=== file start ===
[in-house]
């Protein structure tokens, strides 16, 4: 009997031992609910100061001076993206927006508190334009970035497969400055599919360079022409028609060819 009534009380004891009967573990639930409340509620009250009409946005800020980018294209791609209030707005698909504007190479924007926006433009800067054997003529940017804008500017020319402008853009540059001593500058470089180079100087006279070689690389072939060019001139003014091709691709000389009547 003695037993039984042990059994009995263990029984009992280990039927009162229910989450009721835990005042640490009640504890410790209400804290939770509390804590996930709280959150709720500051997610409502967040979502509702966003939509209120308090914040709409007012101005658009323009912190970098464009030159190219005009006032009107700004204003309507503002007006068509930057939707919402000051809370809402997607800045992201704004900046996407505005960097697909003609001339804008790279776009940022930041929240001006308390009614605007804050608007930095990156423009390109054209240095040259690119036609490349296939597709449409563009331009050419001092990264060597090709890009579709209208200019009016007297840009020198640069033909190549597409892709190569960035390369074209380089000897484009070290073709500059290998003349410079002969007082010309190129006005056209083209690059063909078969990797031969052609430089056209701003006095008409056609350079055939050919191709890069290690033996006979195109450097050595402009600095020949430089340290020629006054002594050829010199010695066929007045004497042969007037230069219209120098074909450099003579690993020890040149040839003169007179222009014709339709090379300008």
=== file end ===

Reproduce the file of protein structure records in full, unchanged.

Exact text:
[in-house]
């Protein structure tokens, strides 16, 4: 009997031992609910100061001076993206927006508190334009970035497969400055599919360079022409028609060819 009534009380004891009967573990639930409340509620009250009409946005800020980018294209791609209030707005698909504007190479924007926006433009800067054997003529940017804008500017020319402008853009540059001593500058470089180079100087006279070689690389072939060019001139003014091709691709000389009547 003695037993039984042990059994009995263990029984009992280990039927009162229910989450009721835990005042640490009640504890410790209400804290939770509390804590996930709280959150709720500051997610409502967040979502509702966003939509209120308090914040709409007012101005658009323009912190970098464009030159190219005009006032009107700004204003309507503002007006068509930057939707919402000051809370809402997607800045992201704004900046996407505005960097697909003609001339804008790279776009940022930041929240001006308390009614605007804050608007930095990156423009390109054209240095040259690119036609490349296939597709449409563009331009050419001092990264060597090709890009579709209208200019009016007297840009020198640069033909190549597409892709190569960035390369074209380089000897484009070290073709500059290998003349410079002969007082010309190129006005056209083209690059063909078969990797031969052609430089056209701003006095008409056609350079055939050919191709890069290690033996006979195109450097050595402009600095020949430089340290020629006054002594050829010199010695066929007045004497042969007037230069219209120098074909450099003579690993020890040149040839003169007179222009014709339709090379300008």